The Savoy Hotel attack

 

“The staccato of automatic gunfire abruptly ended a quiet evening this correspondent was spending with friends in their flat near the Tel Aviv beachfront last night,” JTA’s Yitzhak Shargil wrote on Mar. 6, 1975.

The 1970s were fraught with Arab terrorist attacks against Israeli targets.

The Savoy Hotel attack was among the worst such attacks of that decade to occur on Israeli soil.

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On Mar. 5, 1975 at around 11:30 p.m., two rubber dinghy boats filled with eight trained terrorists from El Fatah, a PLO-affiliated group, quietly docked along the Tel Aviv beach and opened fire on Geula Street with an arsenal of weapons. (In the aftermath of the 2008 Mumbai attacks, website India Today noted the similarities between the Mumbai attackers’ modus operandi and the perpetrators of the Savoy Hotel attack.) 

After opening fire on the street, the terrorists proceeded to the Savoy Hotel, where they barricaded themselves, took hostages and detonated an explosive charge that caused part of the building to collapse. A team of IDF soldiers was sent to free the hostages. A total of 18 were killed that night, including three Israeli soldiers, eight guests of the hotel and seven of the terrorists. The last terrorist was tried and in a rare occurence in Israel, was sentenced to death [http://archive.jta.org/article/1976/06/18/2975800/death-sentence-for-terrorist] in 1976.

On the night of the attack, Yitzhak Shargil was minutes from the scene. His eyewitness account was published in the JTA Jewish Daily Bulletin on Friday, Mar. 7, 1975:

When I went into the street, I saw a night-marish spectacle. Red tracer bullets streaked through the night air. The four-story Savoy Hotel, illuminated by floodlights, was surrounded by troops, local police and border police in full battle regalia. Military vehicles, armored cars and personnel carriers clogged the surrounding streets. Red Mogen David ambulance crews were administering first aid to wounded civilians on the sidewalks and gutters. Looking out to sea, the blinding light of magnesium flares revealed naval patrol boats cruising just off the beach.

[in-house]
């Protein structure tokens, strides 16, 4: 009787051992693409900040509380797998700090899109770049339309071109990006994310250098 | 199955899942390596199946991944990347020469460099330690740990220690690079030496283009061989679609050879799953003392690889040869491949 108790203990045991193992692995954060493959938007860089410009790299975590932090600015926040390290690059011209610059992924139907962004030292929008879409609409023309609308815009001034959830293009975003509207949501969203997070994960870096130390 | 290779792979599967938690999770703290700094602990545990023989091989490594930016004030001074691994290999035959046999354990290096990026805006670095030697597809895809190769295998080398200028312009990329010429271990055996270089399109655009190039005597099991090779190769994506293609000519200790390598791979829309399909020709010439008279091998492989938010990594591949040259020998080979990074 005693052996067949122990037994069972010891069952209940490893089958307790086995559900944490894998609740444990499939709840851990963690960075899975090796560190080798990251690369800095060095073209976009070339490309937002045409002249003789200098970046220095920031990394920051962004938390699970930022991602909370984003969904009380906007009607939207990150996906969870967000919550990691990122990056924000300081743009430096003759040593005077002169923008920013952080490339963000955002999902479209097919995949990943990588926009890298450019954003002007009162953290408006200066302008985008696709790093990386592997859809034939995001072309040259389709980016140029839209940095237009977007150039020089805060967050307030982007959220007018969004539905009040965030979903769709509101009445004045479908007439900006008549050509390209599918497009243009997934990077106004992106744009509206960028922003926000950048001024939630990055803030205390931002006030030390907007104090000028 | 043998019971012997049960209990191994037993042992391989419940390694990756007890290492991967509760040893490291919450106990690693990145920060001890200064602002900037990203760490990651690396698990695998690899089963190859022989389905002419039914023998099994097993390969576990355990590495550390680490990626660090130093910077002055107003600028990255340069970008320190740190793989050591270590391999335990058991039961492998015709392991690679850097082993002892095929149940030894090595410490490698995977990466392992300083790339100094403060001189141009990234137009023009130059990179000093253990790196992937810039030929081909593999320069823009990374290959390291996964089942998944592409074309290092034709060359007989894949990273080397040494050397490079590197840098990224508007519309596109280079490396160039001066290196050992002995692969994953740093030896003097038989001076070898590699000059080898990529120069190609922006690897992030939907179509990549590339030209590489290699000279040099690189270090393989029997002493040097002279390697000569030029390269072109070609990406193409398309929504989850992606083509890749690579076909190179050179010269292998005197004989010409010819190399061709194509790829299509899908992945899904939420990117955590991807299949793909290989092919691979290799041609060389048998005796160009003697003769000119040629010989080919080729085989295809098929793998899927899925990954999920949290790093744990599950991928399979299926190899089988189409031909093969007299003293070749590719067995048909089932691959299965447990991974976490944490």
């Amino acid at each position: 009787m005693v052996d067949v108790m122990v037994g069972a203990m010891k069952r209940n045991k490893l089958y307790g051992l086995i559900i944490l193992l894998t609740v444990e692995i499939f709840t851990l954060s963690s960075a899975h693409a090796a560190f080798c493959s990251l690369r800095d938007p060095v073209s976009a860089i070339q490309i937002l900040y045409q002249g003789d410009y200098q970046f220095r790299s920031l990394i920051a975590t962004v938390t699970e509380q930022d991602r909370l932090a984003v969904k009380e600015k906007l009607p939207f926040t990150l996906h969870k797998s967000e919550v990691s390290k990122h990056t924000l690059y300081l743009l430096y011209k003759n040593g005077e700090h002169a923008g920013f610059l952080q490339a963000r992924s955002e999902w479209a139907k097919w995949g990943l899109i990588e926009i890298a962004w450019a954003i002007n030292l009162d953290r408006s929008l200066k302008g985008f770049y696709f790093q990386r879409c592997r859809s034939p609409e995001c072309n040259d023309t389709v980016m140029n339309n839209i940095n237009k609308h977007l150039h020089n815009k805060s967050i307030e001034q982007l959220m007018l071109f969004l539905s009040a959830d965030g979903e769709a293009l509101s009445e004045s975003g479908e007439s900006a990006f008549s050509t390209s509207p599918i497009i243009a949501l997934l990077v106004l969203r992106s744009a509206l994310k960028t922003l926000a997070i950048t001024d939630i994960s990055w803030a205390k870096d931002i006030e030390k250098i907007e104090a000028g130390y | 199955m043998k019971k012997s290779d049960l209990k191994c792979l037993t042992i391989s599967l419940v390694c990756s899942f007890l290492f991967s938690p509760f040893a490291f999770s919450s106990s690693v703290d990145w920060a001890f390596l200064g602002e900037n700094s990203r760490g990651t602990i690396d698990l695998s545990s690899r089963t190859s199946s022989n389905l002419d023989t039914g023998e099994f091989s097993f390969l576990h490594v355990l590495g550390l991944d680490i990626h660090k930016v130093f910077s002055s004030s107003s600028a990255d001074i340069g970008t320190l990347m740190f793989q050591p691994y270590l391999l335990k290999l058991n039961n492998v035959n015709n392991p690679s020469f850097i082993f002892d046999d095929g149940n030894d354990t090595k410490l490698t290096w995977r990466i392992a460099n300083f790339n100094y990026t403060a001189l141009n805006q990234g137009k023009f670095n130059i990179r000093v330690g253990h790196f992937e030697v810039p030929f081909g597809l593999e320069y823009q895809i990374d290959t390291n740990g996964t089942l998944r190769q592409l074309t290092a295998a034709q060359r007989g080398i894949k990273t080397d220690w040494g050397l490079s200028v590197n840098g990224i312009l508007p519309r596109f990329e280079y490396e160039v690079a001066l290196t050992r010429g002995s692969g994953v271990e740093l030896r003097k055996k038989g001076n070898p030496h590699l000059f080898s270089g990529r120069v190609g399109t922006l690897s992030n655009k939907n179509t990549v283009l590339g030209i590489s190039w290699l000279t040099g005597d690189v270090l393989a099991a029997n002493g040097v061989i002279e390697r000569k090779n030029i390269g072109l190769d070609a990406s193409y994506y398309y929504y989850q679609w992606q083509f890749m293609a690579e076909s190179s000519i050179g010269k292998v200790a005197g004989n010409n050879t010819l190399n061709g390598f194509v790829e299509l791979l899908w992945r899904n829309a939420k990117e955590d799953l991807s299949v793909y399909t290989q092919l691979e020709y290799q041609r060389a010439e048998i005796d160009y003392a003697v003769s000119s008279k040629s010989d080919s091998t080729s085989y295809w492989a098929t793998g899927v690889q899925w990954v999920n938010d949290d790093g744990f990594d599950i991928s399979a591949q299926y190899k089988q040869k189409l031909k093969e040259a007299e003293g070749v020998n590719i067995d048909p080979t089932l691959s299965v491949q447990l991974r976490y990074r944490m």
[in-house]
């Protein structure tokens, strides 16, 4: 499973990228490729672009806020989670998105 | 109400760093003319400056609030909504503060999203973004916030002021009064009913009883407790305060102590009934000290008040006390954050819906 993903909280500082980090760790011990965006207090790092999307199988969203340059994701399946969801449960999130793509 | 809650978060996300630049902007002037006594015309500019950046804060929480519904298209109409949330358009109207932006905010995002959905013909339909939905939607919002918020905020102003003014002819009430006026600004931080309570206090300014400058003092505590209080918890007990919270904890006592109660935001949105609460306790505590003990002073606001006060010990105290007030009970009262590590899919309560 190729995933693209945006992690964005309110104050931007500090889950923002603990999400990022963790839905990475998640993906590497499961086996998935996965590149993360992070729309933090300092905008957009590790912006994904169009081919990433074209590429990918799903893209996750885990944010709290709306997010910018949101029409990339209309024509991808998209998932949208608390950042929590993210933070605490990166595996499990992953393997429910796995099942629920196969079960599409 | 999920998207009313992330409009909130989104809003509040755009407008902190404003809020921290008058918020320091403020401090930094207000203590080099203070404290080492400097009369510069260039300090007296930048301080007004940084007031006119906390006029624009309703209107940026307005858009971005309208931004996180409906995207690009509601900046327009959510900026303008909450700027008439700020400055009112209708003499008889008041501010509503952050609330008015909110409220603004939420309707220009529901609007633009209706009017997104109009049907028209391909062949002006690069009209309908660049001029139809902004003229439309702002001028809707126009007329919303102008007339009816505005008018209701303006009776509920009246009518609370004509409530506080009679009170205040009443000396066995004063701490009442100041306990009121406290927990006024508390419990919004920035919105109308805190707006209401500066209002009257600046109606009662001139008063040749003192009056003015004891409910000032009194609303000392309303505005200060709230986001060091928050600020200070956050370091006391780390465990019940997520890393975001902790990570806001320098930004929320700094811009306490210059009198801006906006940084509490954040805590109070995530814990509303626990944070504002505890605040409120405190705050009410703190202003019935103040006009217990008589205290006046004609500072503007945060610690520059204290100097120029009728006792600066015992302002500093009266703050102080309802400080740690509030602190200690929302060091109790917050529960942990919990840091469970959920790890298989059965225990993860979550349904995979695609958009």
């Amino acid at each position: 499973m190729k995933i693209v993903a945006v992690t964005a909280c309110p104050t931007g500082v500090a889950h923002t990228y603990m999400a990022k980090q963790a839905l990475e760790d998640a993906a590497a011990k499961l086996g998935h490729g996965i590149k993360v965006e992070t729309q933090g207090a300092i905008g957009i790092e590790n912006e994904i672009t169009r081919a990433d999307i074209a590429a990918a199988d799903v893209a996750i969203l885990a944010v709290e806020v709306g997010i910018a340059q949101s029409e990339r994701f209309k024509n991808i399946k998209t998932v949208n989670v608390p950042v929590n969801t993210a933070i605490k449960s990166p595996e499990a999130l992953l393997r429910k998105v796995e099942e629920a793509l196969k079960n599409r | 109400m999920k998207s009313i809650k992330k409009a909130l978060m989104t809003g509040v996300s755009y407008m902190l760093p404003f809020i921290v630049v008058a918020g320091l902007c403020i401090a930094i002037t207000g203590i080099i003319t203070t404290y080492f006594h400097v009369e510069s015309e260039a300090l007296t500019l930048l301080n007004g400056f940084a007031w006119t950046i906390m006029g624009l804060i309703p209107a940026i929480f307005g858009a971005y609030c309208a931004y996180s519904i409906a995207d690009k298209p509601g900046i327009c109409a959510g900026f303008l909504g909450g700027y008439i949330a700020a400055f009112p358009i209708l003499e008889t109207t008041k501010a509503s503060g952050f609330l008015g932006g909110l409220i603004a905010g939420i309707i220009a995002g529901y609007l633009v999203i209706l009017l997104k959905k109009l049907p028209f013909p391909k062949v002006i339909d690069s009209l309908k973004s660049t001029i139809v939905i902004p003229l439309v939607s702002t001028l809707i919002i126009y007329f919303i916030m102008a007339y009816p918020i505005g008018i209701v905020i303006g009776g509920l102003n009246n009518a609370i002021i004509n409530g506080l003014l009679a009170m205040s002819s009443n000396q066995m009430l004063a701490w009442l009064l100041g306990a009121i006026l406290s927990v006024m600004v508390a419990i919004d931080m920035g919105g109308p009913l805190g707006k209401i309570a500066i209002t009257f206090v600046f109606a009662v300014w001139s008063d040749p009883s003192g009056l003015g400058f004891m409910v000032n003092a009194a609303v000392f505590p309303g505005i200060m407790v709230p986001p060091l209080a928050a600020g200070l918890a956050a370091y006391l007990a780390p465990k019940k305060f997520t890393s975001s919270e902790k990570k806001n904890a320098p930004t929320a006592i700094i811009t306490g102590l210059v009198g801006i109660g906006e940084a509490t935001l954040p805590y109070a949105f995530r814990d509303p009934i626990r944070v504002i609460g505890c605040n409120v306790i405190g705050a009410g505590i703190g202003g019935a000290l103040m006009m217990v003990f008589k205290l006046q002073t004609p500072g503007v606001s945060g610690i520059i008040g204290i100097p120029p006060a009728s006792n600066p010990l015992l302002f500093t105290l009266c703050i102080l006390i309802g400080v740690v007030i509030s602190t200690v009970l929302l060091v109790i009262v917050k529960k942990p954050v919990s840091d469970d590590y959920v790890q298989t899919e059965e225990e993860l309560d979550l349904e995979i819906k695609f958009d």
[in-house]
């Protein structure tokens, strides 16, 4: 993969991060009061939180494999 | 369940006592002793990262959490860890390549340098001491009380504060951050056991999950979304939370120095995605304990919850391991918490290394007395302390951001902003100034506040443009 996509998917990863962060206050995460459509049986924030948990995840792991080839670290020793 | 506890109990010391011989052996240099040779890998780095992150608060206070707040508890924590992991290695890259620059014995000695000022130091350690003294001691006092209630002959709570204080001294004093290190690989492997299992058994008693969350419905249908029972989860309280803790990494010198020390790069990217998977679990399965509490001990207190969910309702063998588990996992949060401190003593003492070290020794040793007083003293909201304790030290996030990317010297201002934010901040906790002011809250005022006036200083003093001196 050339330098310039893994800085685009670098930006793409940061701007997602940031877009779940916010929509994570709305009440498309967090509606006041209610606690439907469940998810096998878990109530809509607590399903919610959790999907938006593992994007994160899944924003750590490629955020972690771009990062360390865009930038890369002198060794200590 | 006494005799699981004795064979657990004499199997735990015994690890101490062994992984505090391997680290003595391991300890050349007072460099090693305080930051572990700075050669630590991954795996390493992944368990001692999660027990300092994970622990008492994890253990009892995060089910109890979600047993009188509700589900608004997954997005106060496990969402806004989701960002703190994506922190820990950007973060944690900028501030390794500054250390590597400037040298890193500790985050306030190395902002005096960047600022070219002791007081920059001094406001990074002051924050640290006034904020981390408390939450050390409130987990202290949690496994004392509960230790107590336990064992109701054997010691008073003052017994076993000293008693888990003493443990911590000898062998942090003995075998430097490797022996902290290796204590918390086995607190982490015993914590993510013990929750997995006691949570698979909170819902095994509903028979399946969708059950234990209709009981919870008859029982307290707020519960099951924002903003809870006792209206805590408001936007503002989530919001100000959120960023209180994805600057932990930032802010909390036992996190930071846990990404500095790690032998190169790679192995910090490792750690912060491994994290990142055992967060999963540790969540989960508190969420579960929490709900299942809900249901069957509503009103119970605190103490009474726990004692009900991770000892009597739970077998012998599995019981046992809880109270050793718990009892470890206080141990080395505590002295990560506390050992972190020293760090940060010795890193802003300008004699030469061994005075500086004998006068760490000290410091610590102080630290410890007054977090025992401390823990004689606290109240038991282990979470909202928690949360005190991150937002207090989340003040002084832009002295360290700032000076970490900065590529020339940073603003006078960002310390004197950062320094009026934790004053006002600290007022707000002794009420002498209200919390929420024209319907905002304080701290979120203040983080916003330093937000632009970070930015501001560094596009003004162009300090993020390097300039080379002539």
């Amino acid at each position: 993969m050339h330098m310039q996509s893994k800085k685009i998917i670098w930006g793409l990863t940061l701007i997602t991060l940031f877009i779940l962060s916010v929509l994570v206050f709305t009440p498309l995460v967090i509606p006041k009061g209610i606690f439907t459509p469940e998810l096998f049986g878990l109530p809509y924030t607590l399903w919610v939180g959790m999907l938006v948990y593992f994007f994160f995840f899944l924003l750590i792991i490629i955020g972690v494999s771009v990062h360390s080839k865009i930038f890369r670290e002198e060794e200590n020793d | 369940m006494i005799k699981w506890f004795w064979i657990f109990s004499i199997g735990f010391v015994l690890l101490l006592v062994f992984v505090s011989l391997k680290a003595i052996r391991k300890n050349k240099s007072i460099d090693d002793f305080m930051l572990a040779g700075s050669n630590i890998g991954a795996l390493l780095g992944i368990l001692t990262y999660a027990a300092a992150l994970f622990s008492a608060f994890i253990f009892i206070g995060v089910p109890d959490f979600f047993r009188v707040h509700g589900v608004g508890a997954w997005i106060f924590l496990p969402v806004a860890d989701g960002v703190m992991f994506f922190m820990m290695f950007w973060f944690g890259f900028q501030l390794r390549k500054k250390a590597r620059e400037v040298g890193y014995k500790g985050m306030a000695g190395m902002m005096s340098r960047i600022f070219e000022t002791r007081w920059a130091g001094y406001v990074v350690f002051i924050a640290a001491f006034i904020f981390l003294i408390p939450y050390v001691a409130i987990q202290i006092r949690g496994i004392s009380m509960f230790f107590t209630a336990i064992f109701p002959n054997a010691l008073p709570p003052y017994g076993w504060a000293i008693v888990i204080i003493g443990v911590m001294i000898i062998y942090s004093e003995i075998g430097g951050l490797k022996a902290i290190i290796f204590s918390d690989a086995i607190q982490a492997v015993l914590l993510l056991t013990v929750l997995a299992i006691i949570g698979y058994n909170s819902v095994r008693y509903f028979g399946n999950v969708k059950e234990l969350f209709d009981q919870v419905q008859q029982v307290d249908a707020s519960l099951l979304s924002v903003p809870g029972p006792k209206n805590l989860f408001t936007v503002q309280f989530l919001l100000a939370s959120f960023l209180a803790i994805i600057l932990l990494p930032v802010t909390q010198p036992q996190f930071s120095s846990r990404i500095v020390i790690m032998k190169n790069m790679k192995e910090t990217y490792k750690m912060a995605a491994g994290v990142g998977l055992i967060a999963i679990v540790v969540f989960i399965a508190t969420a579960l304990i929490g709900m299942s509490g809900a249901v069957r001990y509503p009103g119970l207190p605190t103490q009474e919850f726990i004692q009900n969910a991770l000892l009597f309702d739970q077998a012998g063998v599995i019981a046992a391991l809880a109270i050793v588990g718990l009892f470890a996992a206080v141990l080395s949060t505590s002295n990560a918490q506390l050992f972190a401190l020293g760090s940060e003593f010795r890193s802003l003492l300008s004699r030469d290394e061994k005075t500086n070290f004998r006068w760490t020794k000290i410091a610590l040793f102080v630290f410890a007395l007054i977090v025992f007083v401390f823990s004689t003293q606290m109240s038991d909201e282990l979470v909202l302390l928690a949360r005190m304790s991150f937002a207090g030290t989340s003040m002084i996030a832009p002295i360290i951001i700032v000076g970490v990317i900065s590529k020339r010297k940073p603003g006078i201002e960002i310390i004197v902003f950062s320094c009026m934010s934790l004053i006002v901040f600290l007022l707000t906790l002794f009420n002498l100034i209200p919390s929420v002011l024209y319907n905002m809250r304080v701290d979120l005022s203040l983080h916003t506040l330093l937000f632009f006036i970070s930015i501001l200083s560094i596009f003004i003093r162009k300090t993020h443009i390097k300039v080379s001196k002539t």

The entire neighborhood was cordoned off but hundreds of people pressed against police barriers to watch what was transpiring. Sara Najaj, 21, who was being treated for a bullet wound in the leg, had just been married in a small wedding hall next to the Savoy Hotel. The sound of gunfire sent her, her groom and guests into the streets.

She said that her husband, a reserve paratrooper raced off to join a police unit firing at the terrorists. "I screamed at him and ran after him. The next thing I knew I was struck by something. I fell and kept shouting," Mrs., Najaj said. "My husband was ahead of me. He saw me fall and came back. He picked me up and carried me to an ambulance. I haven’t seen him since." She added: "This is a night I won’t forget. At least it happened after we were married.

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